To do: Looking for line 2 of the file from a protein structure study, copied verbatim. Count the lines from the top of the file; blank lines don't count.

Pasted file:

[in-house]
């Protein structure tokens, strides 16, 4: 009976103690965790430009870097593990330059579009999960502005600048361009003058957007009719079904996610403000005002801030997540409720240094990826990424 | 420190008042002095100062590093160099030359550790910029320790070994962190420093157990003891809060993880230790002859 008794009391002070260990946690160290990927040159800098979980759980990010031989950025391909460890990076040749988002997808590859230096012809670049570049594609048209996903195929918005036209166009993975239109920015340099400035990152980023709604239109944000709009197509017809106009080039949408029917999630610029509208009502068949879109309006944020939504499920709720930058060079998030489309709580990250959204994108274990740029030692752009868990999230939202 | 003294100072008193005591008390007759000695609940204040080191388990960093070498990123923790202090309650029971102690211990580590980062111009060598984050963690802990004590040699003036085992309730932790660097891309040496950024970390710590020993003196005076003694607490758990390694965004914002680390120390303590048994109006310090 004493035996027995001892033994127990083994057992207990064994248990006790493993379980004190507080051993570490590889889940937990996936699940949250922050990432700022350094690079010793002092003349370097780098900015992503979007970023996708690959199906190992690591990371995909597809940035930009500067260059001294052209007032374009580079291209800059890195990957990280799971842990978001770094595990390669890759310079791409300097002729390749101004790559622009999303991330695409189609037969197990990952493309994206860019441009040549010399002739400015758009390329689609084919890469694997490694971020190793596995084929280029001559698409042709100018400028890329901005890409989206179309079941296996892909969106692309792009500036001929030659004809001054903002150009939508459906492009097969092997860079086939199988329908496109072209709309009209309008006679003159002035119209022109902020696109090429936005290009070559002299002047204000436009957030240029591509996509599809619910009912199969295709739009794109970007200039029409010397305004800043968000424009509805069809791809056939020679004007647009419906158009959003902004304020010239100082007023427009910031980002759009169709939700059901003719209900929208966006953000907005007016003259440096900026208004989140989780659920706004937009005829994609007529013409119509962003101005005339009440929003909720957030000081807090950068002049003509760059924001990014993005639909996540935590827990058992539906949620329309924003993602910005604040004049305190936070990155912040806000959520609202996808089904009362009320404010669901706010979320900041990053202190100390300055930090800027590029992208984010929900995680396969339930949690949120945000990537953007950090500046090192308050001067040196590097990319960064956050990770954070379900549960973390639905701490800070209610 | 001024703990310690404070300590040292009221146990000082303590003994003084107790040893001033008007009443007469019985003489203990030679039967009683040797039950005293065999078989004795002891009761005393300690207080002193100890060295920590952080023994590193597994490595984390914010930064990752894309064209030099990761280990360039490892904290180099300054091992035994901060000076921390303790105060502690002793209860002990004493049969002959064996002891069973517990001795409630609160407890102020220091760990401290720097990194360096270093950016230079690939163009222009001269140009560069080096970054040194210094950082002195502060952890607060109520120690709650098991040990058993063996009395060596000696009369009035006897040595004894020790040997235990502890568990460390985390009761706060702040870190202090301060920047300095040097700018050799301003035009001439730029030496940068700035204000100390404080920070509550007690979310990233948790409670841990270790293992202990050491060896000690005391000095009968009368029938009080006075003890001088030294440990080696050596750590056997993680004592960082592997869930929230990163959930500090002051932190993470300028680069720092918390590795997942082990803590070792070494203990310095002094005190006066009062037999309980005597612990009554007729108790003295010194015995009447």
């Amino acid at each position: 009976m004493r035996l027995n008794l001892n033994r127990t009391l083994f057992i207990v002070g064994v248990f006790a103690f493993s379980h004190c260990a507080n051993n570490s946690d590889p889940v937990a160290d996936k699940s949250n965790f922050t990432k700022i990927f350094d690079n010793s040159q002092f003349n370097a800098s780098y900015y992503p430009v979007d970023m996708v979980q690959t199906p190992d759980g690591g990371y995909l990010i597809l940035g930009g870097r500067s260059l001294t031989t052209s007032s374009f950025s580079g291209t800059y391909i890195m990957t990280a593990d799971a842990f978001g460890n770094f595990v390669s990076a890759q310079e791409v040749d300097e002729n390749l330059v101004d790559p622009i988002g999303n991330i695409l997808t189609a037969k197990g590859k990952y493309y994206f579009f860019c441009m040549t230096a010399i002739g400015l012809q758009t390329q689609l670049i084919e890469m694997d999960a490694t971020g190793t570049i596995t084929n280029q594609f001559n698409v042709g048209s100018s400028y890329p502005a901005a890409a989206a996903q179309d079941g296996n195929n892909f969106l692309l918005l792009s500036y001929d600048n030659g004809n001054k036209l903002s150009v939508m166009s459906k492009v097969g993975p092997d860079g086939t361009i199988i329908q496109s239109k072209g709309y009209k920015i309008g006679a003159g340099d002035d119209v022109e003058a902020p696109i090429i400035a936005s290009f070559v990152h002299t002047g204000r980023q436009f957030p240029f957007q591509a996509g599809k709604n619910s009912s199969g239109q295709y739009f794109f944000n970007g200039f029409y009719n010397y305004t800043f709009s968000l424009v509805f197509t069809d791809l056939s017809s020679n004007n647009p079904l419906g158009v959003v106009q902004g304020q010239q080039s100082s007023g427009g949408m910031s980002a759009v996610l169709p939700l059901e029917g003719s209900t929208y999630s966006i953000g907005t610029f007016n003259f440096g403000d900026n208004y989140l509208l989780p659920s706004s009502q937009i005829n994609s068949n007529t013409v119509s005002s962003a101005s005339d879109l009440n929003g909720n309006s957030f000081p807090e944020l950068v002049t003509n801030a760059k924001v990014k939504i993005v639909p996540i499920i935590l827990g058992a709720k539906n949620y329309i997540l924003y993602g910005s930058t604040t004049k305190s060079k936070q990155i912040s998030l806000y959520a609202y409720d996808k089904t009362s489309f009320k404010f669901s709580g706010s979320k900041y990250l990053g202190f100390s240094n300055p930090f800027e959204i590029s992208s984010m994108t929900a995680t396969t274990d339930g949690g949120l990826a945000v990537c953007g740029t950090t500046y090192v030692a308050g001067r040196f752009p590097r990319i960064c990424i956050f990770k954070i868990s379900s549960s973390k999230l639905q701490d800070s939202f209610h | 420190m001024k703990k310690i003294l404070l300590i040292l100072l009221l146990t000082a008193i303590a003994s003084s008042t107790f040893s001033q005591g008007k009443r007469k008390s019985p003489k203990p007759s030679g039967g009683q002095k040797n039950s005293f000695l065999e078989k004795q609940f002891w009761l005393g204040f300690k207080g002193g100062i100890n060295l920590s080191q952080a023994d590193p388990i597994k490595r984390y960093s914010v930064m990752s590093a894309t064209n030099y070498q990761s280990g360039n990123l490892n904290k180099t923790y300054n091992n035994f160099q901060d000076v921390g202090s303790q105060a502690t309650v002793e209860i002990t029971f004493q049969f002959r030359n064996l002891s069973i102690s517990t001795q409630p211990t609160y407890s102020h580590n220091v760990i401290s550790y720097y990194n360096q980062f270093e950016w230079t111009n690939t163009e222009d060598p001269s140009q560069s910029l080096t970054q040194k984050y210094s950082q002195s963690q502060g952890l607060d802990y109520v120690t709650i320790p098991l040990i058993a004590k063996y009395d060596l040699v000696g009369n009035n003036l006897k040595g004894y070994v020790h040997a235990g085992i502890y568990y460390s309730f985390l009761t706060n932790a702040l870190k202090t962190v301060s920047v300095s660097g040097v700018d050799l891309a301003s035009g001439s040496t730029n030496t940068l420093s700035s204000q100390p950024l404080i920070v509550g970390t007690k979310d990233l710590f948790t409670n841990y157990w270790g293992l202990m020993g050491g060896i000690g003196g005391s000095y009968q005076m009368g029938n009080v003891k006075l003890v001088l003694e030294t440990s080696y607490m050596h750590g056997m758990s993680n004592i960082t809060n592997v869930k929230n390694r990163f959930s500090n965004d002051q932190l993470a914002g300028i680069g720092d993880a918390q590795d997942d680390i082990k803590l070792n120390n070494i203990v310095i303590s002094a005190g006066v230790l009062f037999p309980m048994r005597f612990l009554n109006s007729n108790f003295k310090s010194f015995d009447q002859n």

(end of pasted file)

């Protein structure tokens, strides 16, 4: 009976103690965790430009870097593990330059579009999960502005600048361009003058957007009719079904996610403000005002801030997540409720240094990826990424 | 420190008042002095100062590093160099030359550790910029320790070994962190420093157990003891809060993880230790002859 008794009391002070260990946690160290990927040159800098979980759980990010031989950025391909460890990076040749988002997808590859230096012809670049570049594609048209996903195929918005036209166009993975239109920015340099400035990152980023709604239109944000709009197509017809106009080039949408029917999630610029509208009502068949879109309006944020939504499920709720930058060079998030489309709580990250959204994108274990740029030692752009868990999230939202 | 003294100072008193005591008390007759000695609940204040080191388990960093070498990123923790202090309650029971102690211990580590980062111009060598984050963690802990004590040699003036085992309730932790660097891309040496950024970390710590020993003196005076003694607490758990390694965004914002680390120390303590048994109006310090 004493035996027995001892033994127990083994057992207990064994248990006790493993379980004190507080051993570490590889889940937990996936699940949250922050990432700022350094690079010793002092003349370097780098900015992503979007970023996708690959199906190992690591990371995909597809940035930009500067260059001294052209007032374009580079291209800059890195990957990280799971842990978001770094595990390669890759310079791409300097002729390749101004790559622009999303991330695409189609037969197990990952493309994206860019441009040549010399002739400015758009390329689609084919890469694997490694971020190793596995084929280029001559698409042709100018400028890329901005890409989206179309079941296996892909969106692309792009500036001929030659004809001054903002150009939508459906492009097969092997860079086939199988329908496109072209709309009209309008006679003159002035119209022109902020696109090429936005290009070559002299002047204000436009957030240029591509996509599809619910009912199969295709739009794109970007200039029409010397305004800043968000424009509805069809791809056939020679004007647009419906158009959003902004304020010239100082007023427009910031980002759009169709939700059901003719209900929208966006953000907005007016003259440096900026208004989140989780659920706004937009005829994609007529013409119509962003101005005339009440929003909720957030000081807090950068002049003509760059924001990014993005639909996540935590827990058992539906949620329309924003993602910005604040004049305190936070990155912040806000959520609202996808089904009362009320404010669901706010979320900041990053202190100390300055930090800027590029992208984010929900995680396969339930949690949120945000990537953007950090500046090192308050001067040196590097990319960064956050990770954070379900549960973390639905701490800070209610 | 001024703990310690404070300590040292009221146990000082303590003994003084107790040893001033008007009443007469019985003489203990030679039967009683040797039950005293065999078989004795002891009761005393300690207080002193100890060295920590952080023994590193597994490595984390914010930064990752894309064209030099990761280990360039490892904290180099300054091992035994901060000076921390303790105060502690002793209860002990004493049969002959064996002891069973517990001795409630609160407890102020220091760990401290720097990194360096270093950016230079690939163009222009001269140009560069080096970054040194210094950082002195502060952890607060109520120690709650098991040990058993063996009395060596000696009369009035006897040595004894020790040997235990502890568990460390985390009761706060702040870190202090301060920047300095040097700018050799301003035009001439730029030496940068700035204000100390404080920070509550007690979310990233948790409670841990270790293992202990050491060896000690005391000095009968009368029938009080006075003890001088030294440990080696050596750590056997993680004592960082592997869930929230990163959930500090002051932190993470300028680069720092918390590795997942082990803590070792070494203990310095002094005190006066009062037999309980005597612990009554007729108790003295010194015995009447």